15 Leaves are the major location of photosynthesis Leaves are the major location of photosynthesis –Their green color is from the chlorophyll –Light energy absorbed by chlorophyll drives the synthesis of organic molecules (sugars) CO 2 enters and O 2 exits the leaf through microscopic pores called stomata CO 2 enters and O 2 exits the leaf through microscopic pores called stomata

16 Chloroplasts are found mainly in cells of the mesophyll, the interior tissue of the leaf Chloroplasts are found mainly in cells of the mesophyll, the interior tissue of the leaf –A typical mesophyll cell has 30–40 chloroplasts Photosynthesis occurs inside chloroplasts Photosynthesis occurs inside chloroplasts –The chlorophyll is in the membranes of thylakoids found in the chloroplast  Saclike photosynthetic membranes –Newspapers –Thylakoids are arranged in columns called grana (granum: singular)  Stack of newspapers

17 Proteins within the thylakoid membrane organize pigments, including chlorophyll, into photosystems Proteins within the thylakoid membrane organize pigments, including chlorophyll, into photosystems –Photosystems are the light–collecting units Chloroplasts also contain stroma Chloroplasts also contain stroma –A dense fluid

18 Photosynthesis Reactions 2 types of reactions 2 types of reactions –Light–dependent reactions  Photo part  Requires light –Summary: uses light to produce oxygen (O 2 ) gas, ATP and NADPH –Light–independent reactions (Calvin cycle)  Synthesis part  Does not require light –Summary: uses CO 2, ATP and NADPH to produce sugar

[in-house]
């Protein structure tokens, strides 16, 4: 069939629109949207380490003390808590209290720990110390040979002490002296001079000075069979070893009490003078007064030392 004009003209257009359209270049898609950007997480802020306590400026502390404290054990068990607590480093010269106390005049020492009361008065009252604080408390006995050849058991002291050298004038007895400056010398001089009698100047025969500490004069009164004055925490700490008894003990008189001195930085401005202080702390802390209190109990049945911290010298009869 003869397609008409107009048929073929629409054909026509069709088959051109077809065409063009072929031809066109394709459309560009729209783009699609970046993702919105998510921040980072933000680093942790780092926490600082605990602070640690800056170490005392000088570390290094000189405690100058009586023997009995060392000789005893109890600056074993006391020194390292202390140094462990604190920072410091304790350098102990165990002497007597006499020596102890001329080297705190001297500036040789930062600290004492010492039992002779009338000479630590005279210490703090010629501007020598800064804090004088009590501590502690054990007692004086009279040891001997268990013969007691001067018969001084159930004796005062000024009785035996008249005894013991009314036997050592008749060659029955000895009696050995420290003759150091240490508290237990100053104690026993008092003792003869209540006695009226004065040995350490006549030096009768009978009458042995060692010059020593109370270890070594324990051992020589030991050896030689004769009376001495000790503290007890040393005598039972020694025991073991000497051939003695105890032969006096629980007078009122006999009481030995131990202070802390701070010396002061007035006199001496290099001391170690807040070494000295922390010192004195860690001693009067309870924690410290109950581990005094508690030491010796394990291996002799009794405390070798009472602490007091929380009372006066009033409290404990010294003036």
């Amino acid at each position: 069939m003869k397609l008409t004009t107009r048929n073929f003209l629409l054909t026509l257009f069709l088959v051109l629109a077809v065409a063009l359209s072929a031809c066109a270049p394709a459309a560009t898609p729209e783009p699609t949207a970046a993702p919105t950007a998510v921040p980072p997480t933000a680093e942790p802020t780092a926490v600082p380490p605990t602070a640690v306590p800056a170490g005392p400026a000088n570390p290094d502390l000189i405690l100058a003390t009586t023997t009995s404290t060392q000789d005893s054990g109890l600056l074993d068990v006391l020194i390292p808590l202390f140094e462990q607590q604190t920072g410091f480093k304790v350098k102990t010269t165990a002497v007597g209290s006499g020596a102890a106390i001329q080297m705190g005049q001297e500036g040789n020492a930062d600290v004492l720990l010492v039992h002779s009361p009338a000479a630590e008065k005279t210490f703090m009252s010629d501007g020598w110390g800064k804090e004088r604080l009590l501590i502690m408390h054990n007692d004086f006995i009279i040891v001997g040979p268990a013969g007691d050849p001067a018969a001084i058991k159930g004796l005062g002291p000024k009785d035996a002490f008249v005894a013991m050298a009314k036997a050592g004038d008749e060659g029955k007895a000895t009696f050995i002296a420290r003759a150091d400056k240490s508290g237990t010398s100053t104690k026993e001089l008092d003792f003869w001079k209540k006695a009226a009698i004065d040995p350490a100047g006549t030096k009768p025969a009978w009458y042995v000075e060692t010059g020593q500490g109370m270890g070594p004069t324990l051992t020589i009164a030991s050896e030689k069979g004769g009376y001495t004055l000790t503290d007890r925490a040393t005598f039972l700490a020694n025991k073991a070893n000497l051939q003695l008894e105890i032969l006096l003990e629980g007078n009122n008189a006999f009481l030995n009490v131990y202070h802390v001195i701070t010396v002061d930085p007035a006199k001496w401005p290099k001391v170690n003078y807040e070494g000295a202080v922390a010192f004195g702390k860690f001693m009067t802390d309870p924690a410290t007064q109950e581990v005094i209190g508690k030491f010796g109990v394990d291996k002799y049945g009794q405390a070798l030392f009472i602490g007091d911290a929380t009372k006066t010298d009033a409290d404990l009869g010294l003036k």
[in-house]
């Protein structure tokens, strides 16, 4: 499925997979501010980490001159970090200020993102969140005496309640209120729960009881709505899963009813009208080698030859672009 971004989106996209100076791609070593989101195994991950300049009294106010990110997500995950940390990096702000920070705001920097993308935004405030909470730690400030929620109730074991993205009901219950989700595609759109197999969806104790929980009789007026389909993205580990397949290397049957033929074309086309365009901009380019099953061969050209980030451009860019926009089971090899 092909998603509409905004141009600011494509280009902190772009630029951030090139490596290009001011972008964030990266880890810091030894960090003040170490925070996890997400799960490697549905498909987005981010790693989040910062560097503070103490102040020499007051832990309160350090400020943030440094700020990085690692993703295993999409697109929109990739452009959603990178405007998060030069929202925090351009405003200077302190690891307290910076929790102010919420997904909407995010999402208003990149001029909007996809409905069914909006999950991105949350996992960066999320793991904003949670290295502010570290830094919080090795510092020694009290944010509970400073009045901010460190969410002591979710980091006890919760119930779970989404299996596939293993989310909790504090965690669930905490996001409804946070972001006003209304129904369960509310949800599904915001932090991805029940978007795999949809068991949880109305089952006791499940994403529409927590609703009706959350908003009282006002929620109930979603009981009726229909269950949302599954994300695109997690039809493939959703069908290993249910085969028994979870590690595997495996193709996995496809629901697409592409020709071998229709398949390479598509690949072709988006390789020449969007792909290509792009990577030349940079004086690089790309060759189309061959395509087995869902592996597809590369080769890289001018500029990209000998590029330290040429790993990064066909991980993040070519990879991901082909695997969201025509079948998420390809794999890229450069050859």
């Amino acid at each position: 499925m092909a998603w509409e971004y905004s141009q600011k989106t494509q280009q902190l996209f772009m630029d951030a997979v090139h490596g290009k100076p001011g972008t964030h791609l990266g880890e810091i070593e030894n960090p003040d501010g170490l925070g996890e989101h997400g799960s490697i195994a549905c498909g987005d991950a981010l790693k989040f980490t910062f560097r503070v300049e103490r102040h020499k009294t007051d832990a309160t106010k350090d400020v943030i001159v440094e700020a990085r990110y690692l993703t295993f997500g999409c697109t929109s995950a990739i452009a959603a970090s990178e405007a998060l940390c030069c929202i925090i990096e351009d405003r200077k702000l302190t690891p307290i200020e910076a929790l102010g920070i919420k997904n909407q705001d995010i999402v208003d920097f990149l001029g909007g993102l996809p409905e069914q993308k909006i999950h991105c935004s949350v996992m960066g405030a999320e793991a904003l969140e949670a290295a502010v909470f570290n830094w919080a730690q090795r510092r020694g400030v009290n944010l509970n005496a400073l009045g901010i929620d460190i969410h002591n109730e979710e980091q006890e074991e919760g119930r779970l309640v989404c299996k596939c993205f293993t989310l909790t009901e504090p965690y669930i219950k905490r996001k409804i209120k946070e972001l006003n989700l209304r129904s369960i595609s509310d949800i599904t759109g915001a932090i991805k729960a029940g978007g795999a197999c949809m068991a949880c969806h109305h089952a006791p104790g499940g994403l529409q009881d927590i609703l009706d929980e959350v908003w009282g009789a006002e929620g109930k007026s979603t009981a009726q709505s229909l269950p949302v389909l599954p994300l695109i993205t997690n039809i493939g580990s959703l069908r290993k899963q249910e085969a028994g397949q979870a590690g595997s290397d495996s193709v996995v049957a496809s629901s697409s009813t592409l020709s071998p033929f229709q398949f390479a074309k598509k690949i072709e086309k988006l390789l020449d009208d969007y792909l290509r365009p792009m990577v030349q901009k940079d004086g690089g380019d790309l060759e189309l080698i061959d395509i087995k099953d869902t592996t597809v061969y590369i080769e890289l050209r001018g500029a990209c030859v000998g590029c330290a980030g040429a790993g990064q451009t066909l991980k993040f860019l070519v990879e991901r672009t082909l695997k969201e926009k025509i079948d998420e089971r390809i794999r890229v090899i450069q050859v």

19 All reactions occur within the chloroplast All reactions occur within the chloroplast –Light–dependent reactions: within the thylakoid membrane –Calvin cycle: in the stroma

20 Electron transport chain (ETC) Electron transport chain (ETC) –When electrons (e ─ ) gain energy from sunlight, they require a special carrier  High–energy electrons are too hot to handle  Electron transport: carrier molecules accept a pair of high–energy electrons and transfer (carry) them to other molecules –Electron carriers are the electron transport chain  NADP + (nicotinamide adenine dinucleotide phosphate) –Accepts and holds 2 high–energy e ─ s as well as a hydrogen ion (H + ) –Converts NADP + to NADPH  Traps some sunlight into chemical form NADP + NADPH 2 e ─ + H +

21 Light H2OH2O Chloroplast Light Reactions NADP + P ADP i + ATP NADPH O2O2 Calvin Cycle CO 2 (sugars)